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Descrizione libro University of Virginia Press. Hardback. Condizione libro: new. BRAND NEW, Freedom Has a Face: Race, Identity, and Community in Jefferson's Virginia, Kirt Von Daacke, In his examination of a wide array of court papers from Albemarle County, a rural Virginia slaveholding community, Kirt von Daacke argues against the commonly held belief that southern whites saw free blacks only as a menace. Von Daacke reveals instead a more easygoing interracial social order in Albemarle County that existed for more than two generations after the Revolution--stretching to the mid-nineteenth century and beyond--despite fears engendered by Gabriel's Rebellion and the Haitian Revolution. "Freedom Has a Face" tells the stories of free blacks who worked hard to carve out comfortable spaces for existence. They were denied full freedom, but they were neither slaves without masters nor anomalies in a society that had room only for black slaves and free white citizens. A typical rural Piedmont county, Albemarle was not a racial utopia. Rather, it was a tight-knit community in which face-to-face interactions determined social status and reputation. A steep social hierarchy allowed substantial inequalities to persist, but it was nonetheless an intimately interracial society. Free African Americans who maintained personal connections with white neighbors and who participated openly in local society were perceived as far more than stereotypical dangerous blacks.Based on his work building a cross-referenced database containing individual records for nearly five thousand documents, von Daacke reveals a detailed picture of daily life in Albemarle County. With this reinsertion of individual free blacks into the neighborhood, community, and county, he exposes a different, more complicated image of the lives of free people of color. Codice libro della libreria B9780813933092

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Descrizione libro University of Virginia Press, 2012. Hardcover. Condizione libro: New. Codice libro della libreria INGM9780813933092

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Descrizione libro Hardcover. Condizione libro: New. Hardcover. In his examination of a wide array of court papers from Albemarle County, a rural Virginia slaveholding community, Kirt von Daacke argues against the commonly held belief that southern whi.Shipping may be from multiple locations in the US or from the UK, depending on stock availability. 269 pages. 0.540. Codice libro della libreria 9780813933092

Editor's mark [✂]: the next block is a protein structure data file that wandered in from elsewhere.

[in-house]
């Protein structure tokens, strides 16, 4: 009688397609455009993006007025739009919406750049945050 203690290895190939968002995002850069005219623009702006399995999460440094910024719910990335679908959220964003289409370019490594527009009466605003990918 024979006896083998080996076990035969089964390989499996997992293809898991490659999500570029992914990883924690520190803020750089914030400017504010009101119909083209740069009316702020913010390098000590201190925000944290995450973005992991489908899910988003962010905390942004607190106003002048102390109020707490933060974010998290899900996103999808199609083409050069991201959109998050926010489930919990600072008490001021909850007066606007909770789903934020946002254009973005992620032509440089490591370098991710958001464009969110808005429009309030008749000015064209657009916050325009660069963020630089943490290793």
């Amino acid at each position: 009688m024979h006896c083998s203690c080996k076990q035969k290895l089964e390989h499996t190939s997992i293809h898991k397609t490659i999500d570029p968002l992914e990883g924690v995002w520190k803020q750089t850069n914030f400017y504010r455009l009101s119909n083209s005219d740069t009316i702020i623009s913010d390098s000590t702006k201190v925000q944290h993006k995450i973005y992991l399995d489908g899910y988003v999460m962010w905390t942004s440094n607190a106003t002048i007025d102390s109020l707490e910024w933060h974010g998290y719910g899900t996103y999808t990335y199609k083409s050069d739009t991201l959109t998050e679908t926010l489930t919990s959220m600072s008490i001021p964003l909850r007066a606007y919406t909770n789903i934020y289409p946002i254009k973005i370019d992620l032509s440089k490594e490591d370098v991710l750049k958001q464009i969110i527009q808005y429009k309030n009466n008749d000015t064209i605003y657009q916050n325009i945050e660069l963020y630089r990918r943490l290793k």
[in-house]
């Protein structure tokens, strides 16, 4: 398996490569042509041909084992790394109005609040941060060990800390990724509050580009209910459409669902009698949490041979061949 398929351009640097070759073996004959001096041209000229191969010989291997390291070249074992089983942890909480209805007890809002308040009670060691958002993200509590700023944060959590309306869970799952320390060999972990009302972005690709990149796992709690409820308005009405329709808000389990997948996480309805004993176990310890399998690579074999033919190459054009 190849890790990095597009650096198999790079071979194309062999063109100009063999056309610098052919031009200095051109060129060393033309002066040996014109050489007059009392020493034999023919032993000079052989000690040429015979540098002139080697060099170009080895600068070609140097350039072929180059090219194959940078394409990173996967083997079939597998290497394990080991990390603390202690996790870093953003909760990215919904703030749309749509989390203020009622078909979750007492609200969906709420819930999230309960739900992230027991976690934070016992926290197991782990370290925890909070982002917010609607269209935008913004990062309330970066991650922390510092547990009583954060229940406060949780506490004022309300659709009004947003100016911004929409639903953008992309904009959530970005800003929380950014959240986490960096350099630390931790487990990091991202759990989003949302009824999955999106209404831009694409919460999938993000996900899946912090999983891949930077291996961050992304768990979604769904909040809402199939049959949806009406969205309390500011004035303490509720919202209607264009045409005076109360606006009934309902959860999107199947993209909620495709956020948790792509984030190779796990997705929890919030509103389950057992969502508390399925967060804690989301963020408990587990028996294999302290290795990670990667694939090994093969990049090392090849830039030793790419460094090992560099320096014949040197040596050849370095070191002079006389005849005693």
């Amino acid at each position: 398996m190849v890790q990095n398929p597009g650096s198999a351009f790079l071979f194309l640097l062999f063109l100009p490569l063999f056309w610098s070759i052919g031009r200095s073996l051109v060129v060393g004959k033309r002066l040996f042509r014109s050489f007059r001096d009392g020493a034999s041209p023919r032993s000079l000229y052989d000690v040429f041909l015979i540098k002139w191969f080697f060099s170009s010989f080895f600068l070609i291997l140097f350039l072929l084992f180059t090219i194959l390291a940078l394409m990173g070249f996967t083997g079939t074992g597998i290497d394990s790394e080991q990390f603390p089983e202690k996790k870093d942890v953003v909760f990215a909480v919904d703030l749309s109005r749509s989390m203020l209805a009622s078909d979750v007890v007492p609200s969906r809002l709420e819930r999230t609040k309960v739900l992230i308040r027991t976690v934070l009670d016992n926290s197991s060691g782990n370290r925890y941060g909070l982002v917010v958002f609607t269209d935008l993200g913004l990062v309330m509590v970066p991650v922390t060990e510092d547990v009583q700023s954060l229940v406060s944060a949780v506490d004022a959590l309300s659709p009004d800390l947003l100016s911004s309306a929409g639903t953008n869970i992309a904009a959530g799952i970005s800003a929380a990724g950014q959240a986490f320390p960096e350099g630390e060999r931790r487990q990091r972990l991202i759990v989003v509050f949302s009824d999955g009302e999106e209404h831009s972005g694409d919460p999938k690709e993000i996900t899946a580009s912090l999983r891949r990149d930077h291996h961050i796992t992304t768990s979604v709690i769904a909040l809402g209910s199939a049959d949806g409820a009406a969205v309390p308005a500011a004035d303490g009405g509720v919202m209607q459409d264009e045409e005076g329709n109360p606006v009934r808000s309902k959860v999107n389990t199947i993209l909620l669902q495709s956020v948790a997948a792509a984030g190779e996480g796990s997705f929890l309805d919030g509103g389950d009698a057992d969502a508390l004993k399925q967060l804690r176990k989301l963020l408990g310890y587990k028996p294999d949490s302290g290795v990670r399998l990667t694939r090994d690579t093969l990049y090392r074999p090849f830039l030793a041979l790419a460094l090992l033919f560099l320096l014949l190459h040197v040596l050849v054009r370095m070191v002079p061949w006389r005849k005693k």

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Descrizione libro University of Virginia Press. Hardcover. Condizione libro: New. Hardcover. 288 pages. Dimensions: 9.2in. x 6.1in. x 1.1in.In his examination of a wide array of court papers from Albemarle County, a rural Virginia slaveholding community, Kirt von Daacke argues against the commonly held belief that southern whites saw free blacks only as a menace. Von Daacke reveals instead a more easygoing interracial social order in Albemarle County that existed for more than two generations after the Revolutionstretching to the mid-nineteenth century and beyonddespite fears engendered by Gabriels Rebellion and the Haitian Revolution. Freedom Has a Face tells the stories of free blacks who worked hard to carve out comfortable spaces for existence. They were denied full freedom, but they were neither slaves without masters nor anomalies in a society that had room only for black slaves and free white citizens. A typical rural Piedmont county, Albemarle was not a racial utopia. Rather, it was a tight-knit community in which face-to-face interactions determined social status and reputation. A steep social hierarchy allowed substantial inequalities to persist, but it was nonetheless an intimately interracial society. Free African Americans who maintained personal connections with white neighbors and who participated openly in local society were perceived as far more than stereotypical dangerous blacks. Based on his work building a cross-referenced database containing individual records for nearly five thousand documents, von Daacke reveals a detailed picture of daily life in Albemarle County. With this reinsertion of individual free blacks into the neighborhood, community, and county, he exposes a different, more complicated image of the lives of free people of color. This item ships from multiple locations. Your book may arrive from Roseburg,OR, La Vergne,TN. Hardcover. Codice libro della libreria 9780813933092